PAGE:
Howard: So I want to switch gears. So this is April. Next month 5,000 kids graduate from dental school? I want you to talk about it's tough when you are a young dental student and you try to treatment plan dental implants. Because sometimes you see a missing tooth and it's a first molar and all you see is a sinus cavity and they're like gosh I don't even know does the sinus lift even really work. Is she a candidate for a sinus lift? And then the second question you get is that well this person's got gum disease and this tooth is wiggly and loose. I can't pull a tooth and then put an implant in an area where she has full mouth gum disease. So switch gears to diagnosing and treatment planning for these kids walking into school next month. Are sinus lifts predictable? Do you place implants in people with gum disease? Talk treatment plan.

    Dr. Langer: Well first order of business is for the most part you should treat the periodontal problem first. You don't want a mouth that's teeming with bacteria when you're doing implants. Does it always work out that way? No. But that's the first course of business. For young person that's going to practice, be it his own office or going to work with somebody else, there's another aspect. I believe that the practice management of what could be done for patients is often missed. People ... I've told the powers of people that don't listen to me, that if a dentist, be it a young dentist or a dentist that has a practice that wants to bolster their practices ... wants an honest quick way to bolster their practice ... It would be to take people who are wearing a removable prosthesis and tell them they have the opportunity to have a fixed prosthesis. We're thinking of at least one person that we know who is be in practice much longer than I've been in practice and he's transitioned his whole practice into an implant style practice by converting people who were in the mode of wearing removeables and things like that into fixed bridge work. And if you can believe it, he's in his 80s and his practice is so viable. 

    And I've said for people who want to rejuvenate their practice they have to, as they call it the paradine shift, they have to look at their patients and see that they have a wealth of new patients in their old patients by educating them of what is possible now.

    Howard: And I don't want to say some of the young kids also. You know dentist positions or lawyers, there's a lot of book smart people who aren't street smart. Like a lot of times when a young dentist wants to learn some information, they fly clear across the country, pay $4,000 for a course, have to stay in a resort, all that to just learn this much. I was street smart. I was amazed when I got out of school. I could call a local periodontist or an endodontist and say "can I come in a talk to you? Can you help me set up a perio program in my office? Can you help me educate my hygienist of the diagnosing? When we refer and the whole deal?" I got all my CA for free? You're in Manhattan. How available are you to young graduates that are coming to Manhattan? Do you mentor kids if they call you?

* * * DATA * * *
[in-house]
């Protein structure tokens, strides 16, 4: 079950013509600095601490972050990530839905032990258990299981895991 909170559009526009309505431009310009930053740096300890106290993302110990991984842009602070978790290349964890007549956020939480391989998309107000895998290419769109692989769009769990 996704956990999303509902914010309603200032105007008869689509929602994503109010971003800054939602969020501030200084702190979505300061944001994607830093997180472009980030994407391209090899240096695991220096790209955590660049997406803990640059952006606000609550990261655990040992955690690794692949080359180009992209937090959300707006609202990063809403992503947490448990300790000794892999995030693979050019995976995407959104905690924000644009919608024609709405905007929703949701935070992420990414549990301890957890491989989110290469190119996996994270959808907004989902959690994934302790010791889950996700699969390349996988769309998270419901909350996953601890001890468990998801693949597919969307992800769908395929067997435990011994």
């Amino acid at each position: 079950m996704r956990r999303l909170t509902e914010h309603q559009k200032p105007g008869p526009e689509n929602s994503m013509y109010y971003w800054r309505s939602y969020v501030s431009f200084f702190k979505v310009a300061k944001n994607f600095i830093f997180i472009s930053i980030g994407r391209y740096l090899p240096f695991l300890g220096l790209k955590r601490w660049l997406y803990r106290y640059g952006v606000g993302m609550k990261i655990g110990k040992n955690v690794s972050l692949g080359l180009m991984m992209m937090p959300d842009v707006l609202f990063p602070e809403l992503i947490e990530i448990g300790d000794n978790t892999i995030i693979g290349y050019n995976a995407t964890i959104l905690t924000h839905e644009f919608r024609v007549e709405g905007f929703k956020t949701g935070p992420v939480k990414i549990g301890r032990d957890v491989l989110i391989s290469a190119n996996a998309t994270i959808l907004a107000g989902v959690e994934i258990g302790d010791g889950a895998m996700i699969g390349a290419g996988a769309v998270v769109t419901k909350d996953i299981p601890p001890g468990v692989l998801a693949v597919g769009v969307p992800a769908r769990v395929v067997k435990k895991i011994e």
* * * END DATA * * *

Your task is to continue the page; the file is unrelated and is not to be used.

Dr. Langer: Well I speak to them on the phone but I work like a maniac. And my days are really busy. So I don't have much time to mentor young people. Of course I get emails from a variety of different either specialist or other people about problem cases and I answer them back. But of course time for me is the biggest commodity because I don't have much time. 

    Howard: Right. It's people, time, and money. 

    Dr. Langer: People, time, and money and I work full time. I'm fully booked almost all the time. 

    Howard: And that's why I know it was an honor to get you today to do a podcast. I want to thank you so much for spending time with me today. Thank you for all that you've done for dentistry, everything you've done for periodontistry.  Can I just end on one question? One question. What would you say to a senior in dental school whose wondering if they should go into a perio program? There's nine specialties in the ADA. Would you recommend a senior in dental school go into perio in 2015?

    Dr. Langer: That's a real tough question because I'm not sure that it might be the best choice right now. We feel that the periodontal, the academy of perio and the periodontist have diluted the specialty. And I don't know that there's a lot of periodontist that don't enough to do because of that. The generalist is doing a lot of it themselves because they've taken these courses given by periodontist. And I'm not saying we should be so proprietary that we don't help the young general dentist but you can't give them the impression that taking a weekend course is the same as going to school intensively for three years. So I'm not sure which is the best specialty at this point. 

    Howard: All right that was great words of wisdom. Thank you again so much doc. Bye bye.

    Category: Periodontics